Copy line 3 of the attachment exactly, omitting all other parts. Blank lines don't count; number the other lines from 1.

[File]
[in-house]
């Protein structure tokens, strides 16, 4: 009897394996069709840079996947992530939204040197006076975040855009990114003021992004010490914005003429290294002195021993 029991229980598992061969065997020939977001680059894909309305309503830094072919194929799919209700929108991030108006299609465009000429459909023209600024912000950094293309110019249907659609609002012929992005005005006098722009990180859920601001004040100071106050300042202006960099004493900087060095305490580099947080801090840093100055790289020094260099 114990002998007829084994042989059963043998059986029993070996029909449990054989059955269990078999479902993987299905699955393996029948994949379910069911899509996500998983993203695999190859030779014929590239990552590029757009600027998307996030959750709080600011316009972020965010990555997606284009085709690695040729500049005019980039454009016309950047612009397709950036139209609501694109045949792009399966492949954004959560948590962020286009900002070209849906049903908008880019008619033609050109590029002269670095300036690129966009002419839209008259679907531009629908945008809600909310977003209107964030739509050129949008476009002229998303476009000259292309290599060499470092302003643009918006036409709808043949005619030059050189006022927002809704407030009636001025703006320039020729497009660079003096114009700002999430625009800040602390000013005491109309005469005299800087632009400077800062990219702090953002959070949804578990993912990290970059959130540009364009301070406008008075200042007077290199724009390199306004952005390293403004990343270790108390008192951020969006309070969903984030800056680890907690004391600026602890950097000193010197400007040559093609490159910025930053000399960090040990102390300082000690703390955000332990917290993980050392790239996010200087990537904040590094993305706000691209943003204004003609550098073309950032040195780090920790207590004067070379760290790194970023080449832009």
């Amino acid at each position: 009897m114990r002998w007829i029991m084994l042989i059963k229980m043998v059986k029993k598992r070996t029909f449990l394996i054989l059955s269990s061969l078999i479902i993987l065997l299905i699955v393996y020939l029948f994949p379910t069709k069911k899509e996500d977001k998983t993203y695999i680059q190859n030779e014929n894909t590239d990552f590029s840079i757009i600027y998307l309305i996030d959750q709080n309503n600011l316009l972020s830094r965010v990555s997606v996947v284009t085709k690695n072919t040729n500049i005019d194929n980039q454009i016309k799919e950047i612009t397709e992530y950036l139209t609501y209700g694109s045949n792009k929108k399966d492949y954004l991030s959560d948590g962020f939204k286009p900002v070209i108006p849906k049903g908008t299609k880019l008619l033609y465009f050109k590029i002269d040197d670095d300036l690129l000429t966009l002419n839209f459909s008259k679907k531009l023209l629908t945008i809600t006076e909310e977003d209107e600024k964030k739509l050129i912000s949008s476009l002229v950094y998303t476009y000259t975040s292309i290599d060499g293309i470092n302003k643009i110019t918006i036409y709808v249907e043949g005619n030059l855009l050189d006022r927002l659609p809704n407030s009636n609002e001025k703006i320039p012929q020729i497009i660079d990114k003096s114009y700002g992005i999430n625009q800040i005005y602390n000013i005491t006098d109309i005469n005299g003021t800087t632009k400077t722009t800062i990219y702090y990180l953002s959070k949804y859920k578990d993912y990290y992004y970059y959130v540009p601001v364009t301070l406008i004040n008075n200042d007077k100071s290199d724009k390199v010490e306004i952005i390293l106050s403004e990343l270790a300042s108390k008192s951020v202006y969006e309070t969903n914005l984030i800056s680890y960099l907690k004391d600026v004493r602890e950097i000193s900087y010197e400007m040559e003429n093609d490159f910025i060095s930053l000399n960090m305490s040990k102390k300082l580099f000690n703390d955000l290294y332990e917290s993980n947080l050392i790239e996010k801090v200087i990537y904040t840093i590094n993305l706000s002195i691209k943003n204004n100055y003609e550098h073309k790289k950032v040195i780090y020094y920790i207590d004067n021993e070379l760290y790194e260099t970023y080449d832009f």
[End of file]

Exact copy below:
């Amino acid at each position: 009897m114990r002998w007829i029991m084994l042989i059963k229980m043998v059986k029993k598992r070996t029909f449990l394996i054989l059955s269990s061969l078999i479902i993987l065997l299905i699955v393996y020939l029948f994949p379910t069709k069911k899509e996500d977001k998983t993203y695999i680059q190859n030779e014929n894909t590239d990552f590029s840079i757009i600027y998307l309305i996030d959750q709080n309503n600011l316009l972020s830094r965010v990555s997606v996947v284009t085709k690695n072919t040729n500049i005019d194929n980039q454009i016309k799919e950047i612009t397709e992530y950036l139209t609501y209700g694109s045949n792009k929108k399966d492949y954004l991030s959560d948590g962020f939204k286009p900002v070209i108006p849906k049903g908008t299609k880019l008619l033609y465009f050109k590029i002269d040197d670095d300036l690129l000429t966009l002419n839209f459909s008259k679907k531009l023209l629908t945008i809600t006076e909310e977003d209107e600024k964030k739509l050129i912000s949008s476009l002229v950094y998303t476009y000259t975040s292309i290599d060499g293309i470092n302003k643009i110019t918006i036409y709808v249907e043949g005619n030059l855009l050189d006022r927002l659609p809704n407030s009636n609002e001025k703006i320039p012929q020729i497009i660079d990114k003096s114009y700002g992005i999430n625009q800040i005005y602390n000013i005491t006098d109309i005469n005299g003021t800087t632009k400077t722009t800062i990219y702090y990180l953002s959070k949804y859920k578990d993912y990290y992004y970059y959130v540009p601001v364009t301070l406008i004040n008075n200042d007077k100071s290199d724009k390199v010490e306004i952005i390293l106050s403004e990343l270790a300042s108390k008192s951020v202006y969006e309070t969903n914005l984030i800056s680890y960099l907690k004391d600026v004493r602890e950097i000193s900087y010197e400007m040559e003429n093609d490159f910025i060095s930053l000399n960090m305490s040990k102390k300082l580099f000690n703390d955000l290294y332990e917290s993980n947080l050392i790239e996010k801090v200087i990537y904040t840093i590094n993305l706000s002195i691209k943003n204004n100055y003609e550098h073309k790289k950032v040195i780090y020094y920790i207590d004067n021993e070379l760290y790194e260099t970023y080449d832009f």